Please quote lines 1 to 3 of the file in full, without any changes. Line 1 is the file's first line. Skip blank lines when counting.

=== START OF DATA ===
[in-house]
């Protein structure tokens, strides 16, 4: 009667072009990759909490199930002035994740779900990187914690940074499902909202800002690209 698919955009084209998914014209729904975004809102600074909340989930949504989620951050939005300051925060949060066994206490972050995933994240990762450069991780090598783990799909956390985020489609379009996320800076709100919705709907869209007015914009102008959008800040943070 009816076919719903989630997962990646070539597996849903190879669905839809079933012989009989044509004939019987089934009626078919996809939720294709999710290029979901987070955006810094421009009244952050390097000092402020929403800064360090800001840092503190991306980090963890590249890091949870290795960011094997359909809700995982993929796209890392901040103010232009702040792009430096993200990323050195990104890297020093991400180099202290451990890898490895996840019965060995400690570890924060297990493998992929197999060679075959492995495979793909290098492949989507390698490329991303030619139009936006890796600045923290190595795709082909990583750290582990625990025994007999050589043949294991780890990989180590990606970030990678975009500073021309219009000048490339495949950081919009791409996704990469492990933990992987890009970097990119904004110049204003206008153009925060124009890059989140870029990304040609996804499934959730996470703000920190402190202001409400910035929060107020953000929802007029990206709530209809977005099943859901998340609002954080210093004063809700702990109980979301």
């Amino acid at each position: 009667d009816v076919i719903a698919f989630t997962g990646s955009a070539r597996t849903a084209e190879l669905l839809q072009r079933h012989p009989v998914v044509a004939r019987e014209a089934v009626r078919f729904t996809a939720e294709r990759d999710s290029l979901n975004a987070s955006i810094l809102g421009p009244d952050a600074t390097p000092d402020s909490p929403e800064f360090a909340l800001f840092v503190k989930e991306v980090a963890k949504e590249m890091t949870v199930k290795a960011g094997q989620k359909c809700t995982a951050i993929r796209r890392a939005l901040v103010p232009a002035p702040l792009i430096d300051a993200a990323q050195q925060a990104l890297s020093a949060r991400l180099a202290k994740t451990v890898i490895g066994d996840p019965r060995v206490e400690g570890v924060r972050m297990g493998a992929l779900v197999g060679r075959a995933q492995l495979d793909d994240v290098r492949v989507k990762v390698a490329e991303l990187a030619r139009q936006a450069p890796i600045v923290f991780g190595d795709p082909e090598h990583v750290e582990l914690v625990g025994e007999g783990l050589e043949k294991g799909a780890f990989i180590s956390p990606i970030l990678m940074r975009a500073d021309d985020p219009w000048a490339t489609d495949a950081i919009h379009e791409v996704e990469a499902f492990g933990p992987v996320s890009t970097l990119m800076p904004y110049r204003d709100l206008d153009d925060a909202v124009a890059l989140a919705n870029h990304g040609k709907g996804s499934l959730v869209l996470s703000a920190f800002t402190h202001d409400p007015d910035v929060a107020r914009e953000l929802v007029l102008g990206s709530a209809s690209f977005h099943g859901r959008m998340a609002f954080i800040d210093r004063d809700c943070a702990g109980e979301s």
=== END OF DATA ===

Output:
[in-house]
């Protein structure tokens, strides 16, 4: 009667072009990759909490199930002035994740779900990187914690940074499902909202800002690209 698919955009084209998914014209729904975004809102600074909340989930949504989620951050939005300051925060949060066994206490972050995933994240990762450069991780090598783990799909956390985020489609379009996320800076709100919705709907869209007015914009102008959008800040943070 009816076919719903989630997962990646070539597996849903190879669905839809079933012989009989044509004939019987089934009626078919996809939720294709999710290029979901987070955006810094421009009244952050390097000092402020929403800064360090800001840092503190991306980090963890590249890091949870290795960011094997359909809700995982993929796209890392901040103010232009702040792009430096993200990323050195990104890297020093991400180099202290451990890898490895996840019965060995400690570890924060297990493998992929197999060679075959492995495979793909290098492949989507390698490329991303030619139009936006890796600045923290190595795709082909990583750290582990625990025994007999050589043949294991780890990989180590990606970030990678975009500073021309219009000048490339495949950081919009791409996704990469492990933990992987890009970097990119904004110049204003206008153009925060124009890059989140870029990304040609996804499934959730996470703000920190402190202001409400910035929060107020953000929802007029990206709530209809977005099943859901998340609002954080210093004063809700702990109980979301």
């Amino acid at each position: 009667d009816v076919i719903a698919f989630t997962g990646s955009a070539r597996t849903a084209e190879l669905l839809q072009r079933h012989p009989v998914v044509a004939r019987e014209a089934v009626r078919f729904t996809a939720e294709r990759d999710s290029l979901n975004a987070s955006i810094l809102g421009p009244d952050a600074t390097p000092d402020s909490p929403e800064f360090a909340l800001f840092v503190k989930e991306v980090a963890k949504e590249m890091t949870v199930k290795a960011g094997q989620k359909c809700t995982a951050i993929r796209r890392a939005l901040v103010p232009a002035p702040l792009i430096d300051a993200a990323q050195q925060a990104l890297s020093a949060r991400l180099a202290k994740t451990v890898i490895g066994d996840p019965r060995v206490e400690g570890v924060r972050m297990g493998a992929l779900v197999g060679r075959a995933q492995l495979d793909d994240v290098r492949v989507k990762v390698a490329e991303l990187a030619r139009q936006a450069p890796i600045v923290f991780g190595d795709p082909e090598h990583v750290e582990l914690v625990g025994e007999g783990l050589e043949k294991g799909a780890f990989i180590s956390p990606i970030l990678m940074r975009a500073d021309d985020p219009w000048a490339t489609d495949a950081i919009h379009e791409v996704e990469a499902f492990g933990p992987v996320s890009t970097l990119m800076p904004y110049r204003d709100l206008d153009d925060a909202v124009a890059l989140a919705n870029h990304g040609k709907g996804s499934l959730v869209l996470s703000a920190f800002t402190h202001d409400p007015d910035v929060a107020r914009e953000l929802v007029l102008g990206s709530a209809s690209f977005h099943g859901r959008m998340a609002f954080i800040d210093r004063d809700c943070a702990g109980e979301s």